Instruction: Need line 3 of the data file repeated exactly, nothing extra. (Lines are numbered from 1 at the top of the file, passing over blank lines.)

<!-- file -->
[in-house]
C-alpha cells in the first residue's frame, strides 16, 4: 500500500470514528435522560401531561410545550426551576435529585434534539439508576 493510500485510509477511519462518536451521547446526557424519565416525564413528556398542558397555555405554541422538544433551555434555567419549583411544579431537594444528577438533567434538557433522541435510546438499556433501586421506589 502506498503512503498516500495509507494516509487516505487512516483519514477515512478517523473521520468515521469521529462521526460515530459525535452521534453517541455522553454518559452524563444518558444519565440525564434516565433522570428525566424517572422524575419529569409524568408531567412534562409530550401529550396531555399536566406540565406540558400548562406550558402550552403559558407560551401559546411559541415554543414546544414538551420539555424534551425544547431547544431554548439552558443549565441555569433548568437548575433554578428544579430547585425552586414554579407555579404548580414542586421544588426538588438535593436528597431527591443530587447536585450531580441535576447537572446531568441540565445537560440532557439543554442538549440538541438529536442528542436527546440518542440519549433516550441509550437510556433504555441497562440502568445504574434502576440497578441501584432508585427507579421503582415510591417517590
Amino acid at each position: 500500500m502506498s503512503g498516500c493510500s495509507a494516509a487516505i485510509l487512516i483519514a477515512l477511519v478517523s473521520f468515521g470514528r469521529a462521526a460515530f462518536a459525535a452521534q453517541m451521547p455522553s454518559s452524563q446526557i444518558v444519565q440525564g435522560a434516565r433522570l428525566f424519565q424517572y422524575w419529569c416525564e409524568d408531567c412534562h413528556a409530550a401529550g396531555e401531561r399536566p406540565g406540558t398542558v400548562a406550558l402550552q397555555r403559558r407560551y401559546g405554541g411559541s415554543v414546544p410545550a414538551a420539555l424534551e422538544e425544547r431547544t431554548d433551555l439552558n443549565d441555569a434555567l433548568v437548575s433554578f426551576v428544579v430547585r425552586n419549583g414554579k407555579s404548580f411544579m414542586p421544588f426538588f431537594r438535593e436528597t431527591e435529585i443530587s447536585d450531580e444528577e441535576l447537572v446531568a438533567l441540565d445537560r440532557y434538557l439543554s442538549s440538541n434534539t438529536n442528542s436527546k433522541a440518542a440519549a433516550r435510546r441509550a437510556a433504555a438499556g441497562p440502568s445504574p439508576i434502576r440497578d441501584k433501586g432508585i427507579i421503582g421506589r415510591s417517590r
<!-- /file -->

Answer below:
Amino acid at each position: 500500500m502506498s503512503g498516500c493510500s495509507a494516509a487516505i485510509l487512516i483519514a477515512l477511519v478517523s473521520f468515521g470514528r469521529a462521526a460515530f462518536a459525535a452521534q453517541m451521547p455522553s454518559s452524563q446526557i444518558v444519565q440525564g435522560a434516565r433522570l428525566f424519565q424517572y422524575w419529569c416525564e409524568d408531567c412534562h413528556a409530550a401529550g396531555e401531561r399536566p406540565g406540558t398542558v400548562a406550558l402550552q397555555r403559558r407560551y401559546g405554541g411559541s415554543v414546544p410545550a414538551a420539555l424534551e422538544e425544547r431547544t431554548d433551555l439552558n443549565d441555569a434555567l433548568v437548575s433554578f426551576v428544579v430547585r425552586n419549583g414554579k407555579s404548580f411544579m414542586p421544588f426538588f431537594r438535593e436528597t431527591e435529585i443530587s447536585d450531580e444528577e441535576l447537572v446531568a438533567l441540565d445537560r440532557y434538557l439543554s442538549s440538541n434534539t438529536n442528542s436527546k433522541a440518542a440519549a433516550r435510546r441509550a437510556a433504555a438499556g441497562p440502568s445504574p439508576i434502576r440497578d441501584k433501586g432508585i427507579i421503582g421506589r415510591s417517590r